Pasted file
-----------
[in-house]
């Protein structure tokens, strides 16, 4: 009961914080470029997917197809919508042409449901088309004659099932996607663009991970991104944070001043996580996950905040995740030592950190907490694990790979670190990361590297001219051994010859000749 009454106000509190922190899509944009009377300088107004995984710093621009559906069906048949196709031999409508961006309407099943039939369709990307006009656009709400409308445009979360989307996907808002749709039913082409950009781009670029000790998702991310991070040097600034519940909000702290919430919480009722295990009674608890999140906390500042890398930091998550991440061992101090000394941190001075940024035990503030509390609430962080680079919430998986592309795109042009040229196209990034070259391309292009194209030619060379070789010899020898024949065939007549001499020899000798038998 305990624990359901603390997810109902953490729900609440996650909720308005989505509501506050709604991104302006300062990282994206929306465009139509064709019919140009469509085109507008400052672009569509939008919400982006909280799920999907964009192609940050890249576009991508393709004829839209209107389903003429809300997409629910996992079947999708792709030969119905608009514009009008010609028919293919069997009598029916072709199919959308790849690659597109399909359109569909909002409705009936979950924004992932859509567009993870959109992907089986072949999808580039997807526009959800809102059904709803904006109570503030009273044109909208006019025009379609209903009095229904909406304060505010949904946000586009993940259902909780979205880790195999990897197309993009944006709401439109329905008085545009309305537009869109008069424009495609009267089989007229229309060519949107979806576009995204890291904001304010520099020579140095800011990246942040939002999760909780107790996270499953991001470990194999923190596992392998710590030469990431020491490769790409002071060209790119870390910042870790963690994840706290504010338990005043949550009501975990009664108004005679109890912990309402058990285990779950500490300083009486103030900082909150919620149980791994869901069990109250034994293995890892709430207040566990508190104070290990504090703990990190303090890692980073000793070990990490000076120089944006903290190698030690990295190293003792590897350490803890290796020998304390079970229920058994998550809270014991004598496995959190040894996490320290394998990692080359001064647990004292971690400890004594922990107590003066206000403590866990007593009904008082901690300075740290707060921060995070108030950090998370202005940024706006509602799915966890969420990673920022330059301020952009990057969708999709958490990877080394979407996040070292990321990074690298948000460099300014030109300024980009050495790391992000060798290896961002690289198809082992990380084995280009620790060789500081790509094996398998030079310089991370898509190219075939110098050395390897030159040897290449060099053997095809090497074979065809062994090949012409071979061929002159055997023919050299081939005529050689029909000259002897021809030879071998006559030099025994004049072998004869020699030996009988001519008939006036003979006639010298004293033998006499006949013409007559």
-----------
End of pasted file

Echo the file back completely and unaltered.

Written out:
[in-house]
């Protein structure tokens, strides 16, 4: 009961914080470029997917197809919508042409449901088309004659099932996607663009991970991104944070001043996580996950905040995740030592950190907490694990790979670190990361590297001219051994010859000749 009454106000509190922190899509944009009377300088107004995984710093621009559906069906048949196709031999409508961006309407099943039939369709990307006009656009709400409308445009979360989307996907808002749709039913082409950009781009670029000790998702991310991070040097600034519940909000702290919430919480009722295990009674608890999140906390500042890398930091998550991440061992101090000394941190001075940024035990503030509390609430962080680079919430998986592309795109042009040229196209990034070259391309292009194209030619060379070789010899020898024949065939007549001499020899000798038998 305990624990359901603390997810109902953490729900609440996650909720308005989505509501506050709604991104302006300062990282994206929306465009139509064709019919140009469509085109507008400052672009569509939008919400982006909280799920999907964009192609940050890249576009991508393709004829839209209107389903003429809300997409629910996992079947999708792709030969119905608009514009009008010609028919293919069997009598029916072709199919959308790849690659597109399909359109569909909002409705009936979950924004992932859509567009993870959109992907089986072949999808580039997807526009959800809102059904709803904006109570503030009273044109909208006019025009379609209903009095229904909406304060505010949904946000586009993940259902909780979205880790195999990897197309993009944006709401439109329905008085545009309305537009869109008069424009495609009267089989007229229309060519949107979806576009995204890291904001304010520099020579140095800011990246942040939002999760909780107790996270499953991001470990194999923190596992392998710590030469990431020491490769790409002071060209790119870390910042870790963690994840706290504010338990005043949550009501975990009664108004005679109890912990309402058990285990779950500490300083009486103030900082909150919620149980791994869901069990109250034994293995890892709430207040566990508190104070290990504090703990990190303090890692980073000793070990990490000076120089944006903290190698030690990295190293003792590897350490803890290796020998304390079970229920058994998550809270014991004598496995959190040894996490320290394998990692080359001064647990004292971690400890004594922990107590003066206000403590866990007593009904008082901690300075740290707060921060995070108030950090998370202005940024706006509602799915966890969420990673920022330059301020952009990057969708999709958490990877080394979407996040070292990321990074690298948000460099300014030109300024980009050495790391992000060798290896961002690289198809082992990380084995280009620790060789500081790509094996398998030079310089991370898509190219075939110098050395390897030159040897290449060099053997095809090497074979065809062994090949012409071979061929002159055997023919050299081939005529050689029909000259002897021809030879071998006559030099025994004049072998004869020699030996009988001519008939006036003979006639010298004293033998006499006949013409007559």